Today, creative genius satisfies our need to be
amazed. The University of Houston's College of
Engineering presents this series about the machines
that make our civilization run, and the people
whose ingenuity created them.
Ricky Jay's book,
Learned Pigs and Fireproof Women,
gives a marvelous account of the inventors of
yesterday's trickery. In it he explores the great
stage tricks of past centuries.
Well, not just tricks -- much of it is better than
trickery. In 1900, for example, a magician waved
his wand over a 2½-foot ball, and it rolled
uphill on a ramp. No magnets, no electricity.
In the ball, it seems, rode a contortionist who
kept its weight off-center. The skill needed to do
that was enough to make the exposed trick more
remarkable than the secret trick.
A lot of the old stage trickery was like that. One
man gained such control over his joints and muscles
that he could make himself shrink or grow six
inches in seconds. Now that was a frightening thing
Down through history a whole class of tricks has
used assaults on the human body that I'd as soon
not have to watch. A human fountain drank 40
glasses of water, then spouted it into a container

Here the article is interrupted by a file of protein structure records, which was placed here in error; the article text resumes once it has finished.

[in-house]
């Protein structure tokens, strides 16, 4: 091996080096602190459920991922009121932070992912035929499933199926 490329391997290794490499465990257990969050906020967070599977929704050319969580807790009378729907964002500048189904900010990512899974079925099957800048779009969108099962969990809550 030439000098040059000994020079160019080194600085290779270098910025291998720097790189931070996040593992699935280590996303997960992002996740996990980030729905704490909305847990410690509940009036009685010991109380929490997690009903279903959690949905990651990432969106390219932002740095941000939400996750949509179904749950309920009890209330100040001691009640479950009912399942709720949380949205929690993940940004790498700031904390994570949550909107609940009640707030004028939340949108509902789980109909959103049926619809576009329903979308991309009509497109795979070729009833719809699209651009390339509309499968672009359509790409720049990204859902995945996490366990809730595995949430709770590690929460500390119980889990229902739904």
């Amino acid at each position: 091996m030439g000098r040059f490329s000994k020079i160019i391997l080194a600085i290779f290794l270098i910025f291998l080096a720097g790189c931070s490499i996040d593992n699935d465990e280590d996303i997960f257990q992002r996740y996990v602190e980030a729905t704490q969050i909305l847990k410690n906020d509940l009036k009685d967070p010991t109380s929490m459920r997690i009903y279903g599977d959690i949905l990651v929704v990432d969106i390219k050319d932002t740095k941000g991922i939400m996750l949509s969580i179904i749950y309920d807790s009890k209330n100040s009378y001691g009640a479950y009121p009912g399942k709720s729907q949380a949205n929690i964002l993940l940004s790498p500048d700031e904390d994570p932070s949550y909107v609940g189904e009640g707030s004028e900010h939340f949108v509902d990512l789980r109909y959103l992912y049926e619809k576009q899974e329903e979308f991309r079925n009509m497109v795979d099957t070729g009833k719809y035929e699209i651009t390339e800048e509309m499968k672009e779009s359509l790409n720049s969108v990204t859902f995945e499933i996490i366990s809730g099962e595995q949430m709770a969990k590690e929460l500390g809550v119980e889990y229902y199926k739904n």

20 feet away. Sword swallowers, stone eaters, fire
walkers. Several people did tricks with their own
Many of the great 19th-century stage wonders were
handicapped people who'd simply overcome their
handicaps -- an armless violinist who played with
his feet. Sarah Biffin, born without arms or feet,
became a fine artist. She held the brush in her
teeth, and I tell you, her work was good. Blind
Tom, born as a sightless slave, went on to become a
great stage hall musician.
I like the educated pigs best. Pigs are very smart
animals. In 1783, a trained pig turned up in London
doing acrobatics and arithmetic -- singing and
playing cards. Never mind which acts were real and
which were fake -- this was a very bright beast.
Blake, Coleridge, Wollstonecraft, and Samuel
Johnson all visited him. When Johnson died soon
after, a poem turned up,
Though Johnson, learned BEAR is gone,
Let us no longer mourn our loss;
For lo, a learned Hog is come,
And Wisdom grunts at Charing Cross.
For a while, pigs were the
rage. But young pigs soon grew too big for the
stage. One showman brought in a set of new young
pigs and let the old pigs help train them. When the
huge old pigs, off in their sty, heard their
musical cue, they burst loose, ran to the stage,
and pushed the young newcomers aside.
And so, for a season, creativity satisfied our need
for wonders by directly outrunning what we thought
were human and animal limits. Finally new
technologies -- first movies, then TV -- simply
overshadowed the old stage trickery. They raised
our expectations far beyond anything we'd ever seen
on the stage. And an era of wonders ended at last.
I'm John Lienhard, at the University of Houston,
where we're interested in the way inventive minds